Photographs capture a moment in time that can be revisited many times over the course of one’s lifetime and beyond. When we think of all the iconic photographs of famous people, we can’t help but wonder how accurate those images are. Often, when we do happen to spot a celebrity in person, our thoughts almost always run to, “they don’t look nearly as good in real life as they do on camera.” That’s because a picture tells a story that is usually altered.
Lately, Photoshopped images have become quite controversial, particularly those of famous women. Fashion magazines have been notorious for airbrushing away flaws for decades, but the latest technology gives them creative license to wipe away more than just a few lines, wrinkles, and dark shadows. Photoshop has allowed editors to miraculously re-shape bodies to achieve standards of beauty that are unattainable for the average woman. Moreover, the lengths to which these magazines go to perfect women’s bodies might include eliminating a limb or other body part for the sake of fashion.
Recently, Photoshopping has become a polarizing debate online. Fashion bloggers have taken to pointing out the extreme techniques magazines such as Vogue have employed to seemingly re-invent women like Lena Dunham, who, if she was not the star of a successful cable television series, would never wind up on the cover of the world’s most influential fashion magazine. It just so happens that Ms. Dunham is another in a long line of female celebrities who have graced the covers of fashion magazines, replacing fashion models as the new ideal of beauty. And, since these women are not “sample-sized,” human clothes hangers, technology must be employed to make them look as close to that ideal as possible. That technology has set off a firestorm of controversy, with many in the blogosphere arguing that these images are dangerous. Young girls and women will try to emulate these images to their detriment – anything from an eating disorder to a plastic surgery addiction – in the effort to achieve these unrealistic images. Some celebrities have spoken out about the dangers of these doctored-up photographs, but that doesn’t seem to stop magazines from trying to outdo one another in the pursuit of what they believe is the perfect female image.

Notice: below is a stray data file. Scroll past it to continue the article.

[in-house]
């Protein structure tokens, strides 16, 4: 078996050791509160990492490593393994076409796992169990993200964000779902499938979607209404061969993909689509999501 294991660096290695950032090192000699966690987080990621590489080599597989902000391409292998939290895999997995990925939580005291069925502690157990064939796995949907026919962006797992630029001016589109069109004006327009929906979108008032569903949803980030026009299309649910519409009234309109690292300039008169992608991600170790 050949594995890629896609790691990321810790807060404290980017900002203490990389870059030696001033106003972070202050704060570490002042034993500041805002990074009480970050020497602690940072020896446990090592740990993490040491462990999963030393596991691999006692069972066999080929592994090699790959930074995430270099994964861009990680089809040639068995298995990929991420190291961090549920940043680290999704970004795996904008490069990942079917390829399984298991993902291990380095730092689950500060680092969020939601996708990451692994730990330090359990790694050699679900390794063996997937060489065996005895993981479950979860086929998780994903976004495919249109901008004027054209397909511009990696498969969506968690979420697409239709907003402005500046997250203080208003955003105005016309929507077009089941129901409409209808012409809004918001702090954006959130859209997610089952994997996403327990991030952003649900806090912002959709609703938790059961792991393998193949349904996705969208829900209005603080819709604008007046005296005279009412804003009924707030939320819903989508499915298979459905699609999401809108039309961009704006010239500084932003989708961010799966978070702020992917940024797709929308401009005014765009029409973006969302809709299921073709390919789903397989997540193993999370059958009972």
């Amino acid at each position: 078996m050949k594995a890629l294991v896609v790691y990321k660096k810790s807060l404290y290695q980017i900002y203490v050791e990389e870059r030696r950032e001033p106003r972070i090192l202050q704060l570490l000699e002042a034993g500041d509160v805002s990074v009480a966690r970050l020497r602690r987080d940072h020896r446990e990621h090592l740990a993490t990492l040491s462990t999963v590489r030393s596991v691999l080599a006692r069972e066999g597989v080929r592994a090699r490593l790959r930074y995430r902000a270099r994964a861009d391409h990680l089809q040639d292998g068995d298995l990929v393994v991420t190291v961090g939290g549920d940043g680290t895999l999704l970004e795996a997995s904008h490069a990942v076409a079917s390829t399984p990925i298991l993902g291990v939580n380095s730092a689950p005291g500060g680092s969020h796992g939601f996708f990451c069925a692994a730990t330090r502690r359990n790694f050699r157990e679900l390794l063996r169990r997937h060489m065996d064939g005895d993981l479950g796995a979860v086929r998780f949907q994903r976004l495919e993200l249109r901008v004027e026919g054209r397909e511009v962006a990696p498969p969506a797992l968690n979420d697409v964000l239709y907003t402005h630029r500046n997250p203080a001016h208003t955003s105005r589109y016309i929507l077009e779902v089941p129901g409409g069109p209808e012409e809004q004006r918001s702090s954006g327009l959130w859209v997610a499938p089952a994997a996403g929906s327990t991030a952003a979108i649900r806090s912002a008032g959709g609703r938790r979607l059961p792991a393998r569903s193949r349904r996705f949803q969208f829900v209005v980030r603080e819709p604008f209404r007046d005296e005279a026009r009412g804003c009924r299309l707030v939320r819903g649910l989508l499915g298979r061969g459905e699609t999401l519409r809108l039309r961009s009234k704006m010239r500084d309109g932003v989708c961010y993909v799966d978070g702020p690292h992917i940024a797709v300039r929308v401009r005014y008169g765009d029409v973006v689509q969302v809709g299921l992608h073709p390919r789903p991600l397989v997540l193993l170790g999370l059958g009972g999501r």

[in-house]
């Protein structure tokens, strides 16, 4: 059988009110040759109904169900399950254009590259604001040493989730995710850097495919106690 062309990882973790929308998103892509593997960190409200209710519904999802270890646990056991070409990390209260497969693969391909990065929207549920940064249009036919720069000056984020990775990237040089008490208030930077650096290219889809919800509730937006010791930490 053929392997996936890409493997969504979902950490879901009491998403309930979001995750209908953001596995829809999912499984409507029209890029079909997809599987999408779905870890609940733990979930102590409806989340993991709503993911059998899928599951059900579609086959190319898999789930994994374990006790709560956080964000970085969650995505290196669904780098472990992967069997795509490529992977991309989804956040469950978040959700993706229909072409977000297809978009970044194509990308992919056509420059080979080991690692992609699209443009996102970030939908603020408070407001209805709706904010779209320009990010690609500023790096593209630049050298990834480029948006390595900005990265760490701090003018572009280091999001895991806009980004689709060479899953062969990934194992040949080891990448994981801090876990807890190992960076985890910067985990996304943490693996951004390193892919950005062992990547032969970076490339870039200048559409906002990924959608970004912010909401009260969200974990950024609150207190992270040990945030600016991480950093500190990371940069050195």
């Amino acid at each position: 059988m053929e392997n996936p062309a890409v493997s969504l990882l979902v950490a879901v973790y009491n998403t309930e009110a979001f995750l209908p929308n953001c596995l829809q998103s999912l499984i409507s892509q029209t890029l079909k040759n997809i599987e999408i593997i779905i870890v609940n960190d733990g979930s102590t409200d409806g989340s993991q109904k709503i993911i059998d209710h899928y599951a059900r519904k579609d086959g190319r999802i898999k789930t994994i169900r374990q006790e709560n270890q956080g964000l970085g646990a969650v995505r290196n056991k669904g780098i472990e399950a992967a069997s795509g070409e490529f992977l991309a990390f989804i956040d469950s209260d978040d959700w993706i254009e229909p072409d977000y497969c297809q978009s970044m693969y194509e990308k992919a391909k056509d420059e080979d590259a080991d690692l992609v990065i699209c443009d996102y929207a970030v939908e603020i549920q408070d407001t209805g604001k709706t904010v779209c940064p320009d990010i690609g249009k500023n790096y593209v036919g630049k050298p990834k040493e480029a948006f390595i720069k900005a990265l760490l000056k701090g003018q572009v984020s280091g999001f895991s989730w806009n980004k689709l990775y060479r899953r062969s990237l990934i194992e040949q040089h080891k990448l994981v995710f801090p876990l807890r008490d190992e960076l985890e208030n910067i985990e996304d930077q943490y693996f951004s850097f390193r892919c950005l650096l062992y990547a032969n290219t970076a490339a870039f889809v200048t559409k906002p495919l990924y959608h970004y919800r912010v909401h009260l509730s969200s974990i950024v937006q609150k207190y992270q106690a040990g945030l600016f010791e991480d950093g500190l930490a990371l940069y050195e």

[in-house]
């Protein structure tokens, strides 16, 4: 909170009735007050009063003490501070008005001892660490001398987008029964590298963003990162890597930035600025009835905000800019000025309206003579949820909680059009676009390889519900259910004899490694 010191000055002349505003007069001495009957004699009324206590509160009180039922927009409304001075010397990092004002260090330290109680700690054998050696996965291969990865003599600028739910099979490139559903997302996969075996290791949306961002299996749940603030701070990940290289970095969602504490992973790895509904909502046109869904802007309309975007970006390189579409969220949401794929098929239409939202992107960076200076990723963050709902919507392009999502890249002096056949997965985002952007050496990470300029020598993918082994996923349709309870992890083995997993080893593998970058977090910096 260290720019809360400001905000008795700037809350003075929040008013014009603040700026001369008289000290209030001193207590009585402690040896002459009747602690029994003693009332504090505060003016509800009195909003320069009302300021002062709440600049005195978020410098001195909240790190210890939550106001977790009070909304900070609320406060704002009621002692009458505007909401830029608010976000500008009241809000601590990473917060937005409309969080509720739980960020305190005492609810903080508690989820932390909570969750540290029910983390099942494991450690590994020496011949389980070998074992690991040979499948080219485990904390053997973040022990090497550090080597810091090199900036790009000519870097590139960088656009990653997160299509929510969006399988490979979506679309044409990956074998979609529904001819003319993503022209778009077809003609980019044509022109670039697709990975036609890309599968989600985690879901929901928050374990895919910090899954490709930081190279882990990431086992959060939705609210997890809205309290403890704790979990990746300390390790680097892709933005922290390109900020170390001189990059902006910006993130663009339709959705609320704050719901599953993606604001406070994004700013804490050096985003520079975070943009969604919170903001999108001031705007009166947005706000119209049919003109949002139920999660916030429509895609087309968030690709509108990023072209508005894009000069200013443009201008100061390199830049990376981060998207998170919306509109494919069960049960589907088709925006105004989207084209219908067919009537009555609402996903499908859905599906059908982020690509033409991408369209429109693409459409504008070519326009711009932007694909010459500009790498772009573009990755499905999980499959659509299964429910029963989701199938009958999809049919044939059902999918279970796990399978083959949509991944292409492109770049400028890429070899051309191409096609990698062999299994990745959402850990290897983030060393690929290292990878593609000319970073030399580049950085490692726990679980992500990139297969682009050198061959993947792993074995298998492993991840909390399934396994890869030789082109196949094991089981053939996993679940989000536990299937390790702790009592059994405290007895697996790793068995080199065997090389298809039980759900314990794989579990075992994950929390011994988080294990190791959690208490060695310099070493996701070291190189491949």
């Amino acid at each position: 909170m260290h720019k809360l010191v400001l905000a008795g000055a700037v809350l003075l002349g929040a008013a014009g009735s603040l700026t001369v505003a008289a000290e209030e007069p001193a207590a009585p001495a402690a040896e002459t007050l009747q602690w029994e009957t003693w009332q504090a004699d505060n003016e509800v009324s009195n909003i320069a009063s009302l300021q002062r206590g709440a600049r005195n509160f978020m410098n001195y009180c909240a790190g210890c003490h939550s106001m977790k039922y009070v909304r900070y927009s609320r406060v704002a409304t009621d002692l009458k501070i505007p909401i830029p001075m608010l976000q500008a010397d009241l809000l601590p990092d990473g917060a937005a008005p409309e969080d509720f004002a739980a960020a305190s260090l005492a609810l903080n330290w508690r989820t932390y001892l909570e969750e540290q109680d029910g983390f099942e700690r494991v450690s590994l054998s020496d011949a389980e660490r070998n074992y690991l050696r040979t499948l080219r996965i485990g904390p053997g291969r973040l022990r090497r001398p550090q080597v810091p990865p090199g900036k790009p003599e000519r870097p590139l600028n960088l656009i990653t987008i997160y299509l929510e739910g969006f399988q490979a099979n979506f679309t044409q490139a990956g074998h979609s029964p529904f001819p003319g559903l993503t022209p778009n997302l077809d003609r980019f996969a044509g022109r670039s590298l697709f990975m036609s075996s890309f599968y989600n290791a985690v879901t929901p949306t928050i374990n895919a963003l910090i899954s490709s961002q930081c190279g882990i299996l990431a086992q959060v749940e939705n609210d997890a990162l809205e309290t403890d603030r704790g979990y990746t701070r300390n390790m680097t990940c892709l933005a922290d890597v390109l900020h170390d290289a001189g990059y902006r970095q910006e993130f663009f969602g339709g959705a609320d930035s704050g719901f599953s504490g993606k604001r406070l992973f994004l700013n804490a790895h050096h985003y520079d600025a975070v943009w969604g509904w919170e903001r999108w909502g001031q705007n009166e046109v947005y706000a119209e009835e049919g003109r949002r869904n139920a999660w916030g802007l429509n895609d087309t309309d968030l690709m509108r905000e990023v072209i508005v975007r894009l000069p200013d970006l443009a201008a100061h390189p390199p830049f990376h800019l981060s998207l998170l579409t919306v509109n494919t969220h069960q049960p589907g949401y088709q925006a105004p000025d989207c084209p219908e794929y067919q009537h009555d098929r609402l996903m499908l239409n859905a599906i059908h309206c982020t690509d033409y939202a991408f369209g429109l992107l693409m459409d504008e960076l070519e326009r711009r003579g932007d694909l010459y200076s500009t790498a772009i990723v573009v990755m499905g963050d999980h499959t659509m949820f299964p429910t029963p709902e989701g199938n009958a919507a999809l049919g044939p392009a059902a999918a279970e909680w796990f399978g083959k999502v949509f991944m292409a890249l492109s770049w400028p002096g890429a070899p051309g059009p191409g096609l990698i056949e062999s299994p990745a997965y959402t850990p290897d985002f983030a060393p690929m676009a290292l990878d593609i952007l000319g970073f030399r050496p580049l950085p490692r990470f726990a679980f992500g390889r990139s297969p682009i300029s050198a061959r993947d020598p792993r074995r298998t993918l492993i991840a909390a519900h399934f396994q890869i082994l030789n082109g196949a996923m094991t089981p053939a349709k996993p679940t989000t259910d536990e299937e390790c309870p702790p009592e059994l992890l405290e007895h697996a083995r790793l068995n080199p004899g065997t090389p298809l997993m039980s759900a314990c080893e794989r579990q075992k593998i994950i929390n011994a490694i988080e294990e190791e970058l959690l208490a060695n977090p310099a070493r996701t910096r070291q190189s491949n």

Many of us realize that no amount of plastic surgery or hours logged in at the gym will allow us to transform ourselves into our favorite celebrity. We take in the images and appreciate them for what they are: fantasies that are fun indulgences, but not reality. The reality is that beauty is more than just looks; it is all about who you are on the inside, as well as on the outside. If you are confident in who you are, that will make you exponentially more attractive even if you don’t look like the hottest star in Hollywood. You can become the very best version of yourself without having to Photoshop your image. Knowledge gives you the power to overlook those little flaws the fashion magazines find so irritating. Online training allows you to grow as a person, giving you the confidence you need to appreciate the technology used to capture amazing images, instead of being fooled into thinking they are real.
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